Are you worried about the influence Big Tech holds over your life? Does the power (or data) these companies hold constitute monopoly power? Should antitrust law be applied to these companies? Can the antitrust laws written in the pervious century even apply to today’s tech behemoths?

In this episode, EconTalk host Russ Roberts welcomes back fan favorite Mike Munger to discuss these questions and more. We’d like to hear your thoughts. Share your reactions to the prompts below in the comments, or use them to start your own conversation offline. Let’s keep the conversation going!



1- How does Munger characterize the role of antitrust today as compared to in the past? Who is antitrust supposed to favor- consumers or producers- and to what extent has this changed over time?


2- What’s behind the common notion that firms can “set” prices? Munger insists that firms always want to raise their prices, but he also says firms always have an incentive to cut their prices.


3- Munger stops Roberts to nail down the definition of competition. How does the way economists view competition differ from the way the rest of the world views it? Why does this matter in terms of public policy?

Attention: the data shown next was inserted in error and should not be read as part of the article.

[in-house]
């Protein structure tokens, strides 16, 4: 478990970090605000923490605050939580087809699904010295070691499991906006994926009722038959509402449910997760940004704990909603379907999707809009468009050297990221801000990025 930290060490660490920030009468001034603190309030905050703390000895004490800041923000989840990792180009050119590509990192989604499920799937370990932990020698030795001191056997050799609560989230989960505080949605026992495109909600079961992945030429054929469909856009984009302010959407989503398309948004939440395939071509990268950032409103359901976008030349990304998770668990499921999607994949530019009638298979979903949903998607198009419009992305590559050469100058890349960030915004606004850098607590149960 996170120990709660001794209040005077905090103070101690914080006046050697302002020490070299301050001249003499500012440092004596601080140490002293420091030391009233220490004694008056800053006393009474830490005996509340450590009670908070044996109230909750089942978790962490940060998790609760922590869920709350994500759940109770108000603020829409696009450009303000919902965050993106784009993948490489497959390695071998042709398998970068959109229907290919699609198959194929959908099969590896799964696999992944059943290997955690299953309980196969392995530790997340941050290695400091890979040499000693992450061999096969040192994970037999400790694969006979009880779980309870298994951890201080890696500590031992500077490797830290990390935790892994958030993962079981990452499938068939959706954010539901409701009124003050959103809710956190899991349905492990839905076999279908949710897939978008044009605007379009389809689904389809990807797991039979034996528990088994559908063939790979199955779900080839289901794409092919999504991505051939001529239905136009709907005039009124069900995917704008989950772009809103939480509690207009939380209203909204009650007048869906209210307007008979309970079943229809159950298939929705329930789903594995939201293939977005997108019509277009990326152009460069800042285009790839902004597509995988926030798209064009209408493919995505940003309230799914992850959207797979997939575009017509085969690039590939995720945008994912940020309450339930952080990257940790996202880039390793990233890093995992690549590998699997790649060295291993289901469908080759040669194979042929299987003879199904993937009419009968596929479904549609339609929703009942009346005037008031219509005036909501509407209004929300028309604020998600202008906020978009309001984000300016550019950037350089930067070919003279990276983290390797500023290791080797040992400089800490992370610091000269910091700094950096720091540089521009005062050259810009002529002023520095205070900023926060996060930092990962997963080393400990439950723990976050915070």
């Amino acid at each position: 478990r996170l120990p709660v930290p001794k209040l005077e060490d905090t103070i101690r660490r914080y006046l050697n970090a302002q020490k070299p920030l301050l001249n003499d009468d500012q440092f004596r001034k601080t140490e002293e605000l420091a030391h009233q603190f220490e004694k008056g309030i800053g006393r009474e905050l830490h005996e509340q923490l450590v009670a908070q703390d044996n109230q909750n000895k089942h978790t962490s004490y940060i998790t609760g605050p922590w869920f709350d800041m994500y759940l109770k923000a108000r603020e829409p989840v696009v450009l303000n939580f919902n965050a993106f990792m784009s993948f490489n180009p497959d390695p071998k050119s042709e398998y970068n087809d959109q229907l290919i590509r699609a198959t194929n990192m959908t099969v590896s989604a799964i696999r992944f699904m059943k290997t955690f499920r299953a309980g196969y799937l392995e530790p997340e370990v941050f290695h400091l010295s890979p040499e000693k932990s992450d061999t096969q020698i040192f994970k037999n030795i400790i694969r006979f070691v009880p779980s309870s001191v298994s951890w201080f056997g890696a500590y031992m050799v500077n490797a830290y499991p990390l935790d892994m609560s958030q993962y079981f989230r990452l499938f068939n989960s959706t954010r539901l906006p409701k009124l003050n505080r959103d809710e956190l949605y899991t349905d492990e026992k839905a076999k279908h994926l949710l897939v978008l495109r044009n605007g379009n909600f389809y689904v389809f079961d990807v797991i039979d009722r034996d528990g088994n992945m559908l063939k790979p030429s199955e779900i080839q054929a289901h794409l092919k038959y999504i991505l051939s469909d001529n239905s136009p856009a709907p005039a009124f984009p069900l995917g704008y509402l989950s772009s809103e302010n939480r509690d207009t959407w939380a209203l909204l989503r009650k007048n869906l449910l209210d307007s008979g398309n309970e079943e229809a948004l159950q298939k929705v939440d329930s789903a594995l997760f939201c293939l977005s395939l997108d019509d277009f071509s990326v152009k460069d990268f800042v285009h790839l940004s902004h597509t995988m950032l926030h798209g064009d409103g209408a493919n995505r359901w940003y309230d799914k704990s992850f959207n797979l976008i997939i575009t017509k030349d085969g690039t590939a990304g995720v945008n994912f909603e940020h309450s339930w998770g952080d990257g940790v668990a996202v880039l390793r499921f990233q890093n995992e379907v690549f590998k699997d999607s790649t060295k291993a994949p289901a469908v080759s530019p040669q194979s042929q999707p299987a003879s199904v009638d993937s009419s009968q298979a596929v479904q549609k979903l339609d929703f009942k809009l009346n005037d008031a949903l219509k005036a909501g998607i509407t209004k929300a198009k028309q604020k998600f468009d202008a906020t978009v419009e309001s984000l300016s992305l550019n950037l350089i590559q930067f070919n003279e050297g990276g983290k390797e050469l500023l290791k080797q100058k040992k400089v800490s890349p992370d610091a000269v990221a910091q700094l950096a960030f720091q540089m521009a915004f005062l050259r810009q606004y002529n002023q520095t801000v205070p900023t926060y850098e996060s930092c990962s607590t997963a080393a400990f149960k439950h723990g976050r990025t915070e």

4- How does Munger characterize the differences between economic conservatives and economic libertarians with regard to antitrust, specifically the Sherman Act? And why does he say, “I think most economic conservatives would agree with libertarians that what antitrust law had become by the post-World War II period was wrong, incorrect, a mistake.”


5- What’s the real argument against monopoly? (Munger tells us it’s not about excessive profits on the part of the firm in question…) To what extent does this argument apply to firms like Google, Facebook, and Amazon?


6- In speaking of these Big Tech firms, Roberts muses that traditional remedies of antitrust may not be appropriate for these firms; “I think the real issue is these issues of power over what I can see, what I discover, the things that are hidden from me in the search engine and the algorithm.” This leads him to ask Munger, “What can policy do? And, a side note, what could economists contribute to the design of the policy that might be helpful in thinking about whether there should be any constraints on these kind of firms?” What are the components of Munger’s answer, and how plausible do you find each? Why does he insist the answer is a standard property rights solution? Is he right???